The Christmas Sprout
by Jo Hunt
Christmas is a magical time of year, especially if you have young children in the family. It's a time for gathering together, sharing food and laughter and falling asleep in front of the tv.
Christmas 1992 was very different. I had had my stoma for 9 months and it was still a revelation to me. Prior to having my stoma Christmas was something to approach with caution. I had a very limited diet due to Crohn's Disease; very bland and boring but it helped to keep pain to a minimum. I never got through a meal without having to rush to the loo, the only difference at Christmas was sitting there with a paper hat on. My brother would complain about the obligatory sprout on his dinner and I would be wishing I could eat one but I couldn't have any vegetables apart from cauliflower which was cooked to mush and mashed potatoes. No roasties, no Yorkshire pud, no Christmas pudding or mince pies. The wonderful smells of my Mum’s cooking were torture but the thought of the excruciating pain I would have stopped me from having even a mouthful. Visiting family or friends was traumatic as I didn't want to use their loos. I was very self conscious of the amount of time I was in there. Did they have air freshener? How soft was the toilet paper? People went up or down in my estimations depending on the softness of their choice of loo roll.
Having a stoma meant I could start trying different things to eat. I tried one thing at a time in small amounts to see if I could eat them. My ambition was the holy grail of Christmas dinner, the Brussel sprout. Generally if I ate something in moderation, chewed well and kept hydrated I was okay. I tried roast potatoes, Yorkshire puddings, stuffing, peas and various other vegetables at Sunday lunches over the year. They passed the test and I knew how much I could eat. Just the sprout to try. I wasn't even sure I liked them but it was the principle - I wanted to be able to have one. I cut that first sprout in half, then half again, and put a quarter in my mouth. I started to chew and oh what heaven, it was delicious, amazing. I chewed it really well and finished the rest with delight. I really wanted more but was sensible and luckily had no ill effects from that pioneering sprout and to this day I look forward to having them on my dinner (so much so I had some last night).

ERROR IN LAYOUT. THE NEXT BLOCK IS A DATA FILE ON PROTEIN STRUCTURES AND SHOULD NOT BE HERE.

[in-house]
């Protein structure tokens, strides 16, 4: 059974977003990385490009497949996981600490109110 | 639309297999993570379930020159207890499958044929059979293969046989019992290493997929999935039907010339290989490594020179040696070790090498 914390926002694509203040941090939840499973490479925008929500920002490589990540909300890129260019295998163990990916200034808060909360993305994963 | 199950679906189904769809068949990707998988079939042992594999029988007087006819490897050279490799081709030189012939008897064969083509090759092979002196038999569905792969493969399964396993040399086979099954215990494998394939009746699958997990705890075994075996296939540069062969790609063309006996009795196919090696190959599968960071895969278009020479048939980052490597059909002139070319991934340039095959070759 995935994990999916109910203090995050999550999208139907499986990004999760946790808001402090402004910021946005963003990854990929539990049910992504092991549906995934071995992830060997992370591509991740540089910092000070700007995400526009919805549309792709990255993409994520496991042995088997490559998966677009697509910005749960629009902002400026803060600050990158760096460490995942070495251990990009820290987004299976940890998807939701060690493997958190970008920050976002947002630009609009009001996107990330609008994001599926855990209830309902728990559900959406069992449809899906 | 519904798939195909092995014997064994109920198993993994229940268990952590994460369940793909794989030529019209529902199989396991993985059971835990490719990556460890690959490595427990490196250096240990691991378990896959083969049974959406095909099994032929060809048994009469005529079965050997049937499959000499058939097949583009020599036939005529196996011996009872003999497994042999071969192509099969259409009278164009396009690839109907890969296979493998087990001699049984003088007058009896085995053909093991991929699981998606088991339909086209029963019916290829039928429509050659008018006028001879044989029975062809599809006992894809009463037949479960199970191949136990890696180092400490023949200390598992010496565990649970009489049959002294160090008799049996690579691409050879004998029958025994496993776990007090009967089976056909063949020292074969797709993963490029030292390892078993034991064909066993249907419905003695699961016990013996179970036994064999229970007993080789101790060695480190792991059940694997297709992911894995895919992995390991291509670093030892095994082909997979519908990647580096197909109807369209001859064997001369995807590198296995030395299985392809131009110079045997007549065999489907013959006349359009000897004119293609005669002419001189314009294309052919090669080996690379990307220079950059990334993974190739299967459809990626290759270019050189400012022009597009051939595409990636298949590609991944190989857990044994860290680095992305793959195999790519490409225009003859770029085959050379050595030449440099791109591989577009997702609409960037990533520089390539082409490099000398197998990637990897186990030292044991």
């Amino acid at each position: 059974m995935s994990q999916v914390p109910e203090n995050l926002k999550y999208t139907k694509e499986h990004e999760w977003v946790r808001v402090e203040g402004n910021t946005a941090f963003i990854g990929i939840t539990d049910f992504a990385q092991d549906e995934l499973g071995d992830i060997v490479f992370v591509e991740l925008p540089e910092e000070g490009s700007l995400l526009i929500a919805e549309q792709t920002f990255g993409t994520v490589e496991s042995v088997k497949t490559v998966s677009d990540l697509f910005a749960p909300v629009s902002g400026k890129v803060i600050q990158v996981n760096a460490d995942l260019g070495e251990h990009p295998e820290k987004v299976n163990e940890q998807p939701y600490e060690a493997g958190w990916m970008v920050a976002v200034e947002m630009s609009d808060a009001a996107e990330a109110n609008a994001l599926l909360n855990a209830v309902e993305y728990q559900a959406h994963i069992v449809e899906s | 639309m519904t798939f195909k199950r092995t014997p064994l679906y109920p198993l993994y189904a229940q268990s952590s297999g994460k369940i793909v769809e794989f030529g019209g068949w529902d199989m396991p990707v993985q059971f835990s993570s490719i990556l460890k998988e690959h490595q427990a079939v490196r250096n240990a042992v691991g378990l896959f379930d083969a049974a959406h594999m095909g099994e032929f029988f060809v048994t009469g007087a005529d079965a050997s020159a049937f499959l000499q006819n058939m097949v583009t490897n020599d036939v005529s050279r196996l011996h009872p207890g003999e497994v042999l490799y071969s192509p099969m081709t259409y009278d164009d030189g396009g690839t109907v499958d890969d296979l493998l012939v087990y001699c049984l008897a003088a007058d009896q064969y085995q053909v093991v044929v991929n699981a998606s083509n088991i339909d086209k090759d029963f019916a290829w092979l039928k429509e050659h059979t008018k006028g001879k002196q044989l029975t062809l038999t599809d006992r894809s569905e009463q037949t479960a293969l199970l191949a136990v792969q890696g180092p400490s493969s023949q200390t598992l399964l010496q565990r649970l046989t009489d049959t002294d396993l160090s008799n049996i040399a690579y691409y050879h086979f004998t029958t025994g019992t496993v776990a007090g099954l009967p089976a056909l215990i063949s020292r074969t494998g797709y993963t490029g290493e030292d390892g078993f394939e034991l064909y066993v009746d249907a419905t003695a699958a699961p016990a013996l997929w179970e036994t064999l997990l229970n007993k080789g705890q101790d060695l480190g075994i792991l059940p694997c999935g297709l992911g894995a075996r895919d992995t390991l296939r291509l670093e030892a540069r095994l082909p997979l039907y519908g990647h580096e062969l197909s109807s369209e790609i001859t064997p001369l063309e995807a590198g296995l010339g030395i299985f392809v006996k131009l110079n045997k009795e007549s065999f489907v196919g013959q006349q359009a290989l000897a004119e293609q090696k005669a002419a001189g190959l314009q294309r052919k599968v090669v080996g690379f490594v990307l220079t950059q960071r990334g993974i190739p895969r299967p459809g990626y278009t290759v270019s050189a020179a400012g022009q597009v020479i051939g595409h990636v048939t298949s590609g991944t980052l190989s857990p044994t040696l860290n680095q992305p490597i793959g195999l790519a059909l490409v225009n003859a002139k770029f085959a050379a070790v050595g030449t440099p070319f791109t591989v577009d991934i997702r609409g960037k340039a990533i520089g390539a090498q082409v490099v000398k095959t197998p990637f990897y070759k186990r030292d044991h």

Christmas is about preparation, shopping for gifts and food, putting up decorations and getting beds ready for visitors. Having a stoma needs a little bit of preparation so you can enjoy yourself without worrying. Know your limitations with food. If you are not sure if you can eat something and don't feel confident to try it then don't worry. There will be plenty more opportunities. You need to order enough bags, and whatever else you use, to see you through the festive season. Most delivery companies send out reminders as they close for a few days but if you get your bags from a chemist remember to get your prescription so you have plenty of time for it to be made up. Order a bit more than usual to see you through any extra changes or leaks you may have. Most importantly try not to worry too much if this is your first Christmas with a stoma, just take it easy and enjoy the festivities - and that snooze on the sofa. Happy Sprout Day!